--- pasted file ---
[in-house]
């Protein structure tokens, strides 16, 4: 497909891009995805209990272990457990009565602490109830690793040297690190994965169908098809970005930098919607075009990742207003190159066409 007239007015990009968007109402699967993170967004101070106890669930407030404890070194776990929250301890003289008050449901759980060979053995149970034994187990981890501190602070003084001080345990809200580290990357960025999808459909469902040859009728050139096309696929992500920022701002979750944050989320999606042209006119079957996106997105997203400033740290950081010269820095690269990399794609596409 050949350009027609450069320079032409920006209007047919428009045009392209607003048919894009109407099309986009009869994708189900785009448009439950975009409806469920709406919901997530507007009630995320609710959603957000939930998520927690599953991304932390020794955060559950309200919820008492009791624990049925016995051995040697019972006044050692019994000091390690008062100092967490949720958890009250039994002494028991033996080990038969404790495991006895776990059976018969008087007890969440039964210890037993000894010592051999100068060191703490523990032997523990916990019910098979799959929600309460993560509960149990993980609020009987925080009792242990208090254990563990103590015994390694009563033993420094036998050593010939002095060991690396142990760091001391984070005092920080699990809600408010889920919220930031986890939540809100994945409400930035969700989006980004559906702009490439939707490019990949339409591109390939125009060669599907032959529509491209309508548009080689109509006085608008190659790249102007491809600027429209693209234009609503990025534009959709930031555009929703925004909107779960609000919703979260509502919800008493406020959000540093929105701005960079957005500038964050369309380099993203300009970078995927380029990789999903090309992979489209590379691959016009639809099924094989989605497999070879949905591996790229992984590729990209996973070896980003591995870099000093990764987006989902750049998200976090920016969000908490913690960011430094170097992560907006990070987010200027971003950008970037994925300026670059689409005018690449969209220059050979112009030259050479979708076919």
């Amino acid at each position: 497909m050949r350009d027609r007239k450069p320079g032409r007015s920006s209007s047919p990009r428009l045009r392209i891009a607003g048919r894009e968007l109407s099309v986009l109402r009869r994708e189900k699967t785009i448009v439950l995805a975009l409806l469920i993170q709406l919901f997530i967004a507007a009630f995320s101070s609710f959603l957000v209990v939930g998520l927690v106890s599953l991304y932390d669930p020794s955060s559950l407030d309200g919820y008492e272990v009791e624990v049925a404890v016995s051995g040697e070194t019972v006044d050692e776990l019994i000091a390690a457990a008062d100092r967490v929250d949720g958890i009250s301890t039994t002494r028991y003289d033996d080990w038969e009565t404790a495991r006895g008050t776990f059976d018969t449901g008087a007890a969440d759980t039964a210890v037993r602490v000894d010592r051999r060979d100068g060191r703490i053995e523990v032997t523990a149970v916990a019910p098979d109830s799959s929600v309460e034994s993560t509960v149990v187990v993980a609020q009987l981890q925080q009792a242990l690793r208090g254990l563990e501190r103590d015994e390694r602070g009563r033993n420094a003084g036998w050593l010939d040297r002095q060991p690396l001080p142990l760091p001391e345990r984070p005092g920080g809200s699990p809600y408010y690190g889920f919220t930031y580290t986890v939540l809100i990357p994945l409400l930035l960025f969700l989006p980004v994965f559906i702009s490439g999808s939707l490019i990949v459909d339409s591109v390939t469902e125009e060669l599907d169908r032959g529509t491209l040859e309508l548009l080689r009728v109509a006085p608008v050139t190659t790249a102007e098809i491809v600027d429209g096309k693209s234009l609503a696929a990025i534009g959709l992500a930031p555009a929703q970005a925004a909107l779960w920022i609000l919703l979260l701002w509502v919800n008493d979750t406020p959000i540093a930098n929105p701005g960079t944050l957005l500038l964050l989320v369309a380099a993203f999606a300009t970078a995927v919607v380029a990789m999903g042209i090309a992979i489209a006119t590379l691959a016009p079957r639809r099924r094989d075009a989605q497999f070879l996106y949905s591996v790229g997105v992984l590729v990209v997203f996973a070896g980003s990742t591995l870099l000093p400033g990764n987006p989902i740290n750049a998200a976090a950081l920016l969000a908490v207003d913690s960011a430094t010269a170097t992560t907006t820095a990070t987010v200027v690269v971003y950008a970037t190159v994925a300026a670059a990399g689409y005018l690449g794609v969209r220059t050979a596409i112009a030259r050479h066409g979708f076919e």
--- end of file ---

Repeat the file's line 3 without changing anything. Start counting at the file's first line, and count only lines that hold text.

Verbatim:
């Amino acid at each position: 497909m050949r350009d027609r007239k450069p320079g032409r007015s920006s209007s047919p990009r428009l045009r392209i891009a607003g048919r894009e968007l109407s099309v986009l109402r009869r994708e189900k699967t785009i448009v439950l995805a975009l409806l469920i993170q709406l919901f997530i967004a507007a009630f995320s101070s609710f959603l957000v209990v939930g998520l927690v106890s599953l991304y932390d669930p020794s955060s559950l407030d309200g919820y008492e272990v009791e624990v049925a404890v016995s051995g040697e070194t019972v006044d050692e776990l019994i000091a390690a457990a008062d100092r967490v929250d949720g958890i009250s301890t039994t002494r028991y003289d033996d080990w038969e009565t404790a495991r006895g008050t776990f059976d018969t449901g008087a007890a969440d759980t039964a210890v037993r602490v000894d010592r051999r060979d100068g060191r703490i053995e523990v032997t523990a149970v916990a019910p098979d109830s799959s929600v309460e034994s993560t509960v149990v187990v993980a609020q009987l981890q925080q009792a242990l690793r208090g254990l563990e501190r103590d015994e390694r602070g009563r033993n420094a003084g036998w050593l010939d040297r002095q060991p690396l001080p142990l760091p001391e345990r984070p005092g920080g809200s699990p809600y408010y690190g889920f919220t930031y580290t986890v939540l809100i990357p994945l409400l930035l960025f969700l989006p980004v994965f559906i702009s490439g999808s939707l490019i990949v459909d339409s591109v390939t469902e125009e060669l599907d169908r032959g529509t491209l040859e309508l548009l080689r009728v109509a006085p608008v050139t190659t790249a102007e098809i491809v600027d429209g096309k693209s234009l609503a696929a990025i534009g959709l992500a930031p555009a929703q970005a925004a909107l779960w920022i609000l919703l979260l701002w509502v919800n008493d979750t406020p959000i540093a930098n929105p701005g960079t944050l957005l500038l964050l989320v369309a380099a993203f999606a300009t970078a995927v919607v380029a990789m999903g042209i090309a992979i489209a006119t590379l691959a016009p079957r639809r099924r094989d075009a989605q497999f070879l996106y949905s591996v790229g997105v992984l590729v990209v997203f996973a070896g980003s990742t591995l870099l000093p400033g990764n987006p989902i740290n750049a998200a976090a950081l920016l969000a908490v207003d913690s960011a430094t010269a170097t992560t907006t820095a990070t987010v200027v690269v971003y950008a970037t190159v994925a300026a670059a990399g689409y005018l690449g794609v969209r220059t050979a596409i112009a030259r050479h066409g979708f076919e």